Elderly Immigrant Woman’s Pro-Trump Brick Removed From Florida Town’s Sidewalk After “Complaints”

“I came here because this was a country, of the free and the brave. It doesn’t seem like we are free anymore and if we don’t speak up against this bullying, so to speak, we’re not brave anymore either.”

Afien Casey, screen image via WOFL-TV.

An elderly immigrant woman in Florida is fighting for her First Amendment rights after the town of New Smyrna Beach Flagler Avenue Business Association removed her pro-Trump brick from a sidewalk display following “complaints” on social media. The woman says she paid $95 a year ago to have the commemorative brick installed, buying it through the association. The brick, which reads, “Trump 2020 Drain Swamp Brandon & Oma” was set in front of a jewelry store her daughter works at and was recently removed without notice.

Eighty-year-old Afien Casey, nicknamed Oma, a naturalized citizen from Holland, says she bought the brick so her great-grandson Brandon, 14, can look upon it after she is gone. Both are avid Trump supporters–they attended a rally together and Casey volunteered for Trump’s 2016 campaign. Casey wants the brick put back.

Video report from WFTV-TV:

Excerpt from WFTV report:

Casey said she doesn’t want her money back, she wants her brick to be placed in its original spot.

“I bought the brick a year ago,” Casey said. “Of course, I’m older and I’m not going to be here forever, so when he is really growing up and gets in his 20’s he can always go back to Flagler Avenue and say this is what OMA and I did.”

…”How many times do I walk by something that I don’t like am I gonna complain about it? No, I just look the other way and say, ‘Well I ‘m not gonna walk there again,'” Casey said. “They are just stirring the pot.”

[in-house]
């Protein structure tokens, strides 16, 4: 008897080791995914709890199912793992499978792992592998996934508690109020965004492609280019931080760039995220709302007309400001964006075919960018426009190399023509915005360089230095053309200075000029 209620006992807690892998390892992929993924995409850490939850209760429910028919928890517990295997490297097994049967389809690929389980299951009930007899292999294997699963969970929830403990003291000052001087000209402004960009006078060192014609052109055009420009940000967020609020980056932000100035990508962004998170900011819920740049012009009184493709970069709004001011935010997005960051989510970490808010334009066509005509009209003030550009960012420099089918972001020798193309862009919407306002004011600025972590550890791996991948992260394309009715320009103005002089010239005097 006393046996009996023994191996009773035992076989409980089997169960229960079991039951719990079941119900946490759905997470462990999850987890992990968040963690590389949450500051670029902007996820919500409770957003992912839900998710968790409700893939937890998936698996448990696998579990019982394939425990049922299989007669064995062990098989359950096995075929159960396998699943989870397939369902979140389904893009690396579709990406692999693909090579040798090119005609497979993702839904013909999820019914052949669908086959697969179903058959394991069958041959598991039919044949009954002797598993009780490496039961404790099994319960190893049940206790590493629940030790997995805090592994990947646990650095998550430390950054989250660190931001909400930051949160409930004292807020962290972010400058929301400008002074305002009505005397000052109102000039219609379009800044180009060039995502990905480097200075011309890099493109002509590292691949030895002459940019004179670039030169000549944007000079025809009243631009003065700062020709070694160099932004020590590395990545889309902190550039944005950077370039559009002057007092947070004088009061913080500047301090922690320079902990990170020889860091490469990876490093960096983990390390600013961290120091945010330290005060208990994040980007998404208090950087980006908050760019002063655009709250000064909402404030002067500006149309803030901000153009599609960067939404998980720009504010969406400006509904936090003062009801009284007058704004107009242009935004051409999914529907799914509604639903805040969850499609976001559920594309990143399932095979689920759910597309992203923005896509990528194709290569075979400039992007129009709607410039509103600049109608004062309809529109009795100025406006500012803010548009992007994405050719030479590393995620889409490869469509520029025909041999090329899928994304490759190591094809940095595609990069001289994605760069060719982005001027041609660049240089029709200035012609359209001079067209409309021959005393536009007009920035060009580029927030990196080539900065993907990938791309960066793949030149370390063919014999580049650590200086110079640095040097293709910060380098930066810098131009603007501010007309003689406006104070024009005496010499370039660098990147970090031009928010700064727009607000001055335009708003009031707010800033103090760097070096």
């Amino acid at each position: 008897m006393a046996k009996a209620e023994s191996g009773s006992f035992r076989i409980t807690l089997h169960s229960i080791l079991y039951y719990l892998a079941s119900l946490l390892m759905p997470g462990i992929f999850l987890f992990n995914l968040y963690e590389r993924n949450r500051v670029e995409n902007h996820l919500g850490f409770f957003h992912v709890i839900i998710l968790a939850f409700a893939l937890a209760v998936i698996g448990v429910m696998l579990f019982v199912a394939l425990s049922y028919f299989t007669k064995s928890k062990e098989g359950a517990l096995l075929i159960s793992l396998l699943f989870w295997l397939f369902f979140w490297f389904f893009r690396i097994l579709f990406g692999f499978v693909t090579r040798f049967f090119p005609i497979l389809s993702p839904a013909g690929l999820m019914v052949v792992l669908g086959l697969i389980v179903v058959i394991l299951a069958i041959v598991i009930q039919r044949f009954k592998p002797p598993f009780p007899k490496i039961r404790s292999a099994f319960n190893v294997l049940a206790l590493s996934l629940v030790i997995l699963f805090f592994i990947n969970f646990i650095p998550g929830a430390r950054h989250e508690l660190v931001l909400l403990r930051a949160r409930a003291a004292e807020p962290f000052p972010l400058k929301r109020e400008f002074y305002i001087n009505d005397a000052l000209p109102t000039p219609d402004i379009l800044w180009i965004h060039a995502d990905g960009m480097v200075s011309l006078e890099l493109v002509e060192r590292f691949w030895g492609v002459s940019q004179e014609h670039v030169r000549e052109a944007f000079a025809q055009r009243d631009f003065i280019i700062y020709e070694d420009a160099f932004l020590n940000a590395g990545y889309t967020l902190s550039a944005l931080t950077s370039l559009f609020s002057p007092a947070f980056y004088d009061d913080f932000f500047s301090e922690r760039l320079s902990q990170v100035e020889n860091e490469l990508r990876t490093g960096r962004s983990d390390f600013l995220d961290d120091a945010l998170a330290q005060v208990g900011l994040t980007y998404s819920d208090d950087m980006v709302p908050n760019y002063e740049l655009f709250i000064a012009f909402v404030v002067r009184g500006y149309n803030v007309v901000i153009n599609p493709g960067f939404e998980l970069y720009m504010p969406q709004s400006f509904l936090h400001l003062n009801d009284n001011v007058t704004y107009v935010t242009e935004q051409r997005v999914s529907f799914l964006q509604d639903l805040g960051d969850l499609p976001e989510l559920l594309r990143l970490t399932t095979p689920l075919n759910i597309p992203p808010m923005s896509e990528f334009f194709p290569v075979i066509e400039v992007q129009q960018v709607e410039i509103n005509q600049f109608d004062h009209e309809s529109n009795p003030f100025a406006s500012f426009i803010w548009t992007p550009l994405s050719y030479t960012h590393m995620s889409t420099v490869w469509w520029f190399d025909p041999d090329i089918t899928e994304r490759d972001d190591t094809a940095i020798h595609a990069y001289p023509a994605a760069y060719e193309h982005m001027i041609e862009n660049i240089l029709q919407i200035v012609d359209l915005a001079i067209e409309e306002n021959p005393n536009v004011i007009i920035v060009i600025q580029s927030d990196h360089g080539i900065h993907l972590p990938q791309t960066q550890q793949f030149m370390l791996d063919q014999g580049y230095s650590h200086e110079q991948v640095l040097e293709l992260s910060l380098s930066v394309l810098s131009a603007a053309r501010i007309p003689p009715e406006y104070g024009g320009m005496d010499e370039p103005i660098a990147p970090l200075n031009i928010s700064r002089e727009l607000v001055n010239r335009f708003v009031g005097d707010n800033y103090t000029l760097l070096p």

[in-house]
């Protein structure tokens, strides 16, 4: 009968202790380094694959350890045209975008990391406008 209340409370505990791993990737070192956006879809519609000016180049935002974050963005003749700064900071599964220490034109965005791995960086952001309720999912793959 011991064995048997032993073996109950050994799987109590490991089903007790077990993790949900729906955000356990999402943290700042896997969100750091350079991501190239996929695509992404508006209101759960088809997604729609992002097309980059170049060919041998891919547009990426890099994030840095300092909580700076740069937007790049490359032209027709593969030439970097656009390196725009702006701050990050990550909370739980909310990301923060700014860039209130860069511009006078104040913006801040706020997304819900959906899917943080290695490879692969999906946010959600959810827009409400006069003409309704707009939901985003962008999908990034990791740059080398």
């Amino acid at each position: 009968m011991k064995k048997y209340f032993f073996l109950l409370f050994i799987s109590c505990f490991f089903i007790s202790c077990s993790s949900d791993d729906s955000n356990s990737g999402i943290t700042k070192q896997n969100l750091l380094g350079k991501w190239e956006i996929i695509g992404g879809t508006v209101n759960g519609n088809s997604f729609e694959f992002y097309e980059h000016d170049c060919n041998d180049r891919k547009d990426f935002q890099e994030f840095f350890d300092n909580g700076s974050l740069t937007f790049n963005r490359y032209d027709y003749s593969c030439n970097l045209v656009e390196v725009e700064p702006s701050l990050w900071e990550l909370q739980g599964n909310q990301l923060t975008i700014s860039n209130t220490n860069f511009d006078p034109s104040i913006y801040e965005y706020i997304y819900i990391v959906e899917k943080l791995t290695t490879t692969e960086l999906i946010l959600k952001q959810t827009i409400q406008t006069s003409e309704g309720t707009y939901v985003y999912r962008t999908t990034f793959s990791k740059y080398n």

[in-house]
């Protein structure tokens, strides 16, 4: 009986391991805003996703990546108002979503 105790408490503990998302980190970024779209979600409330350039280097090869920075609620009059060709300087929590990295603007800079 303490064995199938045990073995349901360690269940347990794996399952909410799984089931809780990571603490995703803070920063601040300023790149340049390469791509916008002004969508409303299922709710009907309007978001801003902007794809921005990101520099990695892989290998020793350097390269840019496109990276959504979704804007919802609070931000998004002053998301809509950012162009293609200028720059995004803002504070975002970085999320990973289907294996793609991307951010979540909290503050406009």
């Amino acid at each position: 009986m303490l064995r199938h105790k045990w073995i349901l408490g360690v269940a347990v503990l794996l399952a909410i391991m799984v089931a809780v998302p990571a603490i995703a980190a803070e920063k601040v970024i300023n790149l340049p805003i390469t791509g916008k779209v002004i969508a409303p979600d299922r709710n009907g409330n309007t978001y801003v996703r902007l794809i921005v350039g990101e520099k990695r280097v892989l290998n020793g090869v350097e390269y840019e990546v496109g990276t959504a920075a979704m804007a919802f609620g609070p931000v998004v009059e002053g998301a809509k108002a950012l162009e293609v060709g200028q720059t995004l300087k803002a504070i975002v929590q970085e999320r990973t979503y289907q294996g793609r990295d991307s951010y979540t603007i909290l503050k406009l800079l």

On the Flagler Avenue Business Association website, where the bricks can be bought, there are no guidelines, only cost and sample bricks.

“I came here because this was a country, of the free and the brave,” Casey said. “It doesn’t seem like we are free anymore and if we don’t speak up against this bullying, so to speak, we’re not brave anymore either.”

Link to the The Flagler Avenue Business Association website as of publication shows there are no guidelines for bricks.

WKMG-TV reported the association sent out a statement on the matter:

“The Flagler Avenue Mark a Memory Walk of Fame Brick Program has been around for over 30 years. This program’s intention, like similar programs in other downtown districts, was created to mark milestones and remember loved ones. At their next meeting, The Flagler Avenue Business Association’s Volunteer Board of Directors, will discuss guidelines for brick messages which will be in concert with community stakeholders and the City Of New Smyrna Beach, along with already established guidelines from other downtown districts with similar programs. These updated guidelines will reinforce the program’s original intent. Once the guidelines have been established, implementation will be expected to occur immediately.”

Casey told WKMG:

I can’t believe it! Nobody called me to say that there was any problem, I didn’t know,” Casey said.